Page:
Charles II and the Politics of Survival
Graham Goodlad assesses the political skills that helped Charles II to escape the unenviable fates of his father and brother.
Charles II’s survival as monarch for almost a quarter of a century stands in stark contrast to the political failures of his royal predecessor and successor. His father, Charles I, had been defeated in civil war and executed in front of his own palace in Whitehall. His brother, James II, was driven from the throne after a reign of less than four years in the so-called Glorious Revolution of 1688, dying in exile in France. How are we to account for Charles II’s success in re-establishing the authority of the monarchy after years of political upheaval?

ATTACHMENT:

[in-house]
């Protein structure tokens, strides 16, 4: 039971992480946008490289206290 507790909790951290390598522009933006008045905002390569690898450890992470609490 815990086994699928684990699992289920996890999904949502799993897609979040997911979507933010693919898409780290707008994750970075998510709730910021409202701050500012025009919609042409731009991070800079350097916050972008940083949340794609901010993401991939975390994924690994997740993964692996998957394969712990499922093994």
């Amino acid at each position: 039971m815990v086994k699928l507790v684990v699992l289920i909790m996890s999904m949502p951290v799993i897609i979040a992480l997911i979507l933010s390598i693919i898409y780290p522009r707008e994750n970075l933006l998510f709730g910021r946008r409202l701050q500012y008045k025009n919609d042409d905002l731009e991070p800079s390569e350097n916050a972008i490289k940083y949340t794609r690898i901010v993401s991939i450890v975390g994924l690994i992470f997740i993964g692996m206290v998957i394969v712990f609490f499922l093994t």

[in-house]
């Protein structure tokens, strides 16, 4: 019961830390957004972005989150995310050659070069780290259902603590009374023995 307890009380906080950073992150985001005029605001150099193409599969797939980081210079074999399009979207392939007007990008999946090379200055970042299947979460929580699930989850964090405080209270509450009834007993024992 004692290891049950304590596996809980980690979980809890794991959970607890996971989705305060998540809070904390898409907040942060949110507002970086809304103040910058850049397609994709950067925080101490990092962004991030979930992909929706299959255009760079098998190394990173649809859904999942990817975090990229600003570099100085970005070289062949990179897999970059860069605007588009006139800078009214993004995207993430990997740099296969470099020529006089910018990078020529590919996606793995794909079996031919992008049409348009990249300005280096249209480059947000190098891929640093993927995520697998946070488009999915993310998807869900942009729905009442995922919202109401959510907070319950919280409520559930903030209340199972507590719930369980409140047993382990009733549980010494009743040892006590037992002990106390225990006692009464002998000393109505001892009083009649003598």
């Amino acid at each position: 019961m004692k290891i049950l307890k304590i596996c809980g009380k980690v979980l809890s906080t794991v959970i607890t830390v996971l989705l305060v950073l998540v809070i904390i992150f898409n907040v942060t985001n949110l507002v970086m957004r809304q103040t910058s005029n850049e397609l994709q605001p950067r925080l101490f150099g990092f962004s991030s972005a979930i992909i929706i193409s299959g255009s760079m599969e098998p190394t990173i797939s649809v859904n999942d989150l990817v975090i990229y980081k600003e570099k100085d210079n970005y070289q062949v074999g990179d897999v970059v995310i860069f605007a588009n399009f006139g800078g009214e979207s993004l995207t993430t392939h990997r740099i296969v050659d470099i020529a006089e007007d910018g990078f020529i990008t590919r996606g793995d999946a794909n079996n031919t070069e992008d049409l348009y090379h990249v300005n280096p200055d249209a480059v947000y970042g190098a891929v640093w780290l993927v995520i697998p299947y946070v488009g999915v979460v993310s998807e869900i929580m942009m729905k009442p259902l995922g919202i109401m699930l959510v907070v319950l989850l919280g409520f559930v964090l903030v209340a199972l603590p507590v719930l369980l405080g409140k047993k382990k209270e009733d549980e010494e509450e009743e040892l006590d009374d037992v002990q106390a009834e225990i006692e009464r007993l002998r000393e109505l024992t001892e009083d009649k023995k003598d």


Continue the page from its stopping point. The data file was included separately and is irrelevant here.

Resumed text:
Prospects for Power
In some respects the situation that Charles faced on his return to England in May 1660 was favourable. After two decades of conflict there was a general desire for stable government, which encouraged a sense of goodwill towards the monarchy. The republican alternative had collapsed in a welter of recrimination between civilian politicians and military leaders, following the death of Oliver Cromwell in September 1658. As John Miller has argued, the experience of division encouraged royalists and moderate parliamentarians to unite in a shared dislike of extremism.